Poe the Ballet is An Eerie Evening Set in the Depths of the Depot
One of the “stars” of the Minnesota Ballet’s Poe the Ballet is the venue itself, their new Studio Four. In the Ballet’s intimate Depot performance space, formerly used by the Playhouse’s Underground Theater, the audience could feel the dancers’ energy and intensity more intimately than in the Company’s usual large venue at the DECC.
Reading facial expressions, seeing up close the connections between company members, and even hearing the sounds of their feet and toe shoes on the floor made this experience different and exciting. The physical makeup of the brick walls, shadowy exits, and nooks and crannies of the space also helped create the mood of apprehension and dread.
Poe the Ballet uses macabre and chilling Edgar Allan Poe stories as its source material and is choreographed by Minnesota Ballet’s Artistic Director Karl von Rabenau. He describes his adaptation as both a “literal” and, at times, “creative” interpretation. Effectively using dance, movement, and the talents of his Company, von Rabenau created an evening of sinister storytelling.
In the opening piece, “The Masque of the Red Death,” a mysterious and fatal disease has been sweeping across the kingdom of Prince Prospero. Locking the gates of his palace, with a few select guests inside, they party, dance, eat, and ignore the chaos and tragedy outside, feeling safe and smug that the “red death” cannot enter.
When a beautiful and mysterious stranger dressed in bright red suddenly appears in their midst, one by one they are stricken and fall to their deaths. Kyra Olson, stunning in the persona of Death, dances elegantly en pointe as she “kills” with a slight gesture of her outstretched hand. Olson shows a coquettishness and charm at first and then her character’s unmoved and uncaring demeanor comes through as she goes about her appalling appointed task.
Billed as “The Purloined Letter and More,” the second piece combines Poe’s famous detective story, his epic poem “The Raven,” and his chilling tale of murder and madness, “The Telltale Heart.”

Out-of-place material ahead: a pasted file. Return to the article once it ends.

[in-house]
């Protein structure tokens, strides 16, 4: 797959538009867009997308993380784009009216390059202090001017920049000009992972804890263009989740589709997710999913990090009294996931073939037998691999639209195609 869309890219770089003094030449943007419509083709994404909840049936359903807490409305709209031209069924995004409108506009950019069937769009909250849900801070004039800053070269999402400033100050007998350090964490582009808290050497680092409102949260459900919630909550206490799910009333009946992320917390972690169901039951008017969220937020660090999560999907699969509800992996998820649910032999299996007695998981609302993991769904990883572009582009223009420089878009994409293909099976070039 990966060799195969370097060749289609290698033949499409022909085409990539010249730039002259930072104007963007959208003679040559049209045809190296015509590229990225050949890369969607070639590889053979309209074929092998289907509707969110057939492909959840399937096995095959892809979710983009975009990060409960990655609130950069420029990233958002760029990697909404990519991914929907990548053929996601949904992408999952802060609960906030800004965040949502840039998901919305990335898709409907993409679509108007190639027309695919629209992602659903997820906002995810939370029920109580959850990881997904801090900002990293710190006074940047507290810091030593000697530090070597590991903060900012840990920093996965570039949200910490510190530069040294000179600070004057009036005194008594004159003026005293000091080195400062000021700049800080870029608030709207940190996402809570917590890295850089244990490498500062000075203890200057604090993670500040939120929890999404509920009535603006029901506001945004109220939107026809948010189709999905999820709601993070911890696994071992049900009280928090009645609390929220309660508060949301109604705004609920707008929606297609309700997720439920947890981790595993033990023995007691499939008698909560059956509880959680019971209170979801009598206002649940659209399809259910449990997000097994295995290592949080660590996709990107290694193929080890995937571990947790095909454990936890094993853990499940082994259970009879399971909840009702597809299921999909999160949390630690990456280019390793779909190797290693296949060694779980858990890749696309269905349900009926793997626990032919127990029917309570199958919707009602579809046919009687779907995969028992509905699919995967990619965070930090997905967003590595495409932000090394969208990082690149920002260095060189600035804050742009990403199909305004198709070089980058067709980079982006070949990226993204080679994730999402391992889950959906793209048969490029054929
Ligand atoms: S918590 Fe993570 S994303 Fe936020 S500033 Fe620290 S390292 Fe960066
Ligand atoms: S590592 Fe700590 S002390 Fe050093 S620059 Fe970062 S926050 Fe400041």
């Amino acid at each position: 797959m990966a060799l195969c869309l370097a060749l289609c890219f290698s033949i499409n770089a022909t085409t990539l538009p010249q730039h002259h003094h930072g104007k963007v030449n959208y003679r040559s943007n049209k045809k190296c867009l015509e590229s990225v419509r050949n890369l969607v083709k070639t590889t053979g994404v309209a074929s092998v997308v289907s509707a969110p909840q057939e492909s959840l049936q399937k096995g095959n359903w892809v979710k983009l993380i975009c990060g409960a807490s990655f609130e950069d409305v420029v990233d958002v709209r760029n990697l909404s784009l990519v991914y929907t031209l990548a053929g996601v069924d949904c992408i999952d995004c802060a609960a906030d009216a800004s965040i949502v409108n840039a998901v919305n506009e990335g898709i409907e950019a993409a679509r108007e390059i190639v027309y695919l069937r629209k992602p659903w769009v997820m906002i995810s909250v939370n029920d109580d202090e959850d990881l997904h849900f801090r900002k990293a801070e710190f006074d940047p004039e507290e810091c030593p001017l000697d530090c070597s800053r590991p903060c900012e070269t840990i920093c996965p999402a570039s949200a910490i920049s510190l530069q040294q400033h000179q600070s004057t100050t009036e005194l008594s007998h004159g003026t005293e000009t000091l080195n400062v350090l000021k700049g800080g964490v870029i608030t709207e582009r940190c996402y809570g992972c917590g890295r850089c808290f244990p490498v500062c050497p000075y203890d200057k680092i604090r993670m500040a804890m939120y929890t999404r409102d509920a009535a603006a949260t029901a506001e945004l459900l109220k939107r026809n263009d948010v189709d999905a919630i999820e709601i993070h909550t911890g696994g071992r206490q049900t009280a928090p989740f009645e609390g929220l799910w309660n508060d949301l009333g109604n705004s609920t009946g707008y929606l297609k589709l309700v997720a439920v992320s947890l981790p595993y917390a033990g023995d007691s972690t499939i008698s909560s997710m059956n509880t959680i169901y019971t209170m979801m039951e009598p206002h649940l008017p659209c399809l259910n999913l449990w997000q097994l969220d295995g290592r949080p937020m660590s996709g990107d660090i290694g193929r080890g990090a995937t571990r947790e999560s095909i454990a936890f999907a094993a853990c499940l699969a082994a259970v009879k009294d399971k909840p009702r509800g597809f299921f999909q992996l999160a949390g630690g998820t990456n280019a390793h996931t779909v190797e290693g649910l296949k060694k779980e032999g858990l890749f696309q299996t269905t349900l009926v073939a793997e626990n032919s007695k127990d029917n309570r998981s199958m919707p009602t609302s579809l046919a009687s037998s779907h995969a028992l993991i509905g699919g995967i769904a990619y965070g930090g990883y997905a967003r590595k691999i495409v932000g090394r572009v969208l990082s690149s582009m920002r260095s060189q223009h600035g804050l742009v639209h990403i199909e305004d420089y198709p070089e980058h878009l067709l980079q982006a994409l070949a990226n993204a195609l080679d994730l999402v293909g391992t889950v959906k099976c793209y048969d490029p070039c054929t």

The tragic story tells of a queen who has an affair with a priest, raising the ire and jealousy of a politician. He steals the letter the priest had written to the Queen, using it to blackmail her.
Ximena Azurmendi, resplendent in her sparkling jewels and gorgeous costume, is exquisite with her every movement, dance, and expression in showing the Queen’s joy of her hidden desire for the priest, her hatred for the smarmy politician, and her terror as his intentions and actions become more and more abusive.
Playing the male roles in this ill-fated triangle are Sean M. Sullivan as the Priest and Isaac Sharratt as the politician. Sullivan is convincing as his combination of infatuation with the queen conflicts with his obligations as a Priest.
Sharratt brings one of the strongest performances of the night, as he progressively descends into a dark world of madness and evil. His frustration and unrequited love lead to a tragic end. Sharratt’s unnerving looks, mixed with his character’s inherent ostentatiousness, and his villainous cape-swirling dance and movements, are mesmerizing.
The inclusion of “The Raven,” however, with a taped reading of the poem, work less well, when combined with the detective story. The “dark and dreary” piece works for tone-setting for the first few stanzas, but then seems less logical. Just combining “Letter” with “The Telltale Heart,” to show the internal turmoils of a guilty and ultimately murderous soul would have been a more cohesive fit.